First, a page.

Research sharing experience

Aggiornato il: 5 lug 2019

Flyer shared at UAL to promote the event

I had the opportunity to share a solo work in progress at UAL Camberwell. I normally work in an studio environment where the space is limited, therefore I have to build and deconstruct prototypes systematically, sometimes missing the overall picture.

The aim

The aim was to gain as much information, outcome and criticism from students, tutors, and guests as I could, giving me the opportunity to go forward with my work. It was an occasion that helped me to synthesise and divide my experiments in a clear and defined way. Moreover it was a productive experience, as in one space I could critique my experiments bringing to the surface the negative and positive aspects and the similarities and differences between the various works.

The Space

A room of about 28m2 with wide windows facing east which I completely blacked out. The walls were painted white and the floor a grey polished hard cement. These materials were quite important as they were the main surfaces onto which the light effects were projected.


Before gathering all the materials together my question that had constantly helped me to decide which experiments to pursue and which to move away from was:

Which experiment could be the most powerful to let me gain more feedback and proceed with my research?

I started to plan my space about one day before the opening as I didn't have access to it beforehand. I brought 4 boxes containing the experimental material and I took them all out. I started to combine all the elements and doing so began to understand those that were most powerful and that had the most potential.

Having all the boxes opened in the room, with the blackout curtains on the windows, I started to imagine the space and imagine the route the visitors would take as they navigated the room. What I found challenging was to imagine all the light effects from the different experiments in the space together because as I have said I am used to working in a one light effect at a time.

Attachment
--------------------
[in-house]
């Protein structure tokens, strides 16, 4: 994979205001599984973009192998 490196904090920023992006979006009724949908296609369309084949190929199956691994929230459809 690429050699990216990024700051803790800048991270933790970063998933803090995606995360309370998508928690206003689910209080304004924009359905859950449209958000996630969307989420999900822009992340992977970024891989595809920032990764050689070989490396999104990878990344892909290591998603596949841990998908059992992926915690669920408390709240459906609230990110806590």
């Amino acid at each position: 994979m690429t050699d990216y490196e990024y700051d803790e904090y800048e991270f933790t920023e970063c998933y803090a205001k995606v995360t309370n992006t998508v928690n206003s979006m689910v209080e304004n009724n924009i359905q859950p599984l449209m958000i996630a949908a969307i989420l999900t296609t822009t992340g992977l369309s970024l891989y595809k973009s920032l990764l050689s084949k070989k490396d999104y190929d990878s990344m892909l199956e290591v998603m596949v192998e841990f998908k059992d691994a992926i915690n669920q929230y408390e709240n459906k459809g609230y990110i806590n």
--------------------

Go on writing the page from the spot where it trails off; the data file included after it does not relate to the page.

With some experimentation and movement of the pieces, the layout of the space began to take shape and it became clear which pieces would work. I was then able to decide on a final layout of the 12 pieces.

I liked the idea of leaving the light objects un-named as it gives the openness to the viewer to simply experience the effects and if they so wish, to give a name base on their feelings, sensations and memories.

With regards to this theme, during the show some people asked me if I had chosen names for the pieces and after I said not yet they immediately started to think and give names which they were very associated with natural phenomenons, such as "dawn", "sunset", "cosmo" and "explosion".

Outside the room there was a table where I put a questionnaire with 2 questions. In my opinion having a written note and comment from the audience is important, it helps you to have data which you can always re-read in the future and every time you re-read you can capture other meanings helping you to improve your project.


It is very interesting how light, such an ethereal phenomenon with no defined limits can fulfil a space.

The dark areas in the space are such an important element, it has to be proportionally correct to the illuminated space. It is like a contrast of the use of white space in 2D layout.

One sentence that came up that day was that the experiments had to breathe, meaning that every experiment needs its own space.

Many people filled out the feedback forms, providing me with a rich resource of feedback and inspiration. People think differently, they have a different story and different approaches to things.

The most beautiful outcome is the diversity of comments and ideas that everybody gifted in that particular event.

If you are interested in more sources you can find the link to every experiment below:

triangle experiment

Related post links:


Tangerine memory pool

Completion through circles

Night's wing

Silver Sonorous


Front view photo


Left wall photo


Back right wall




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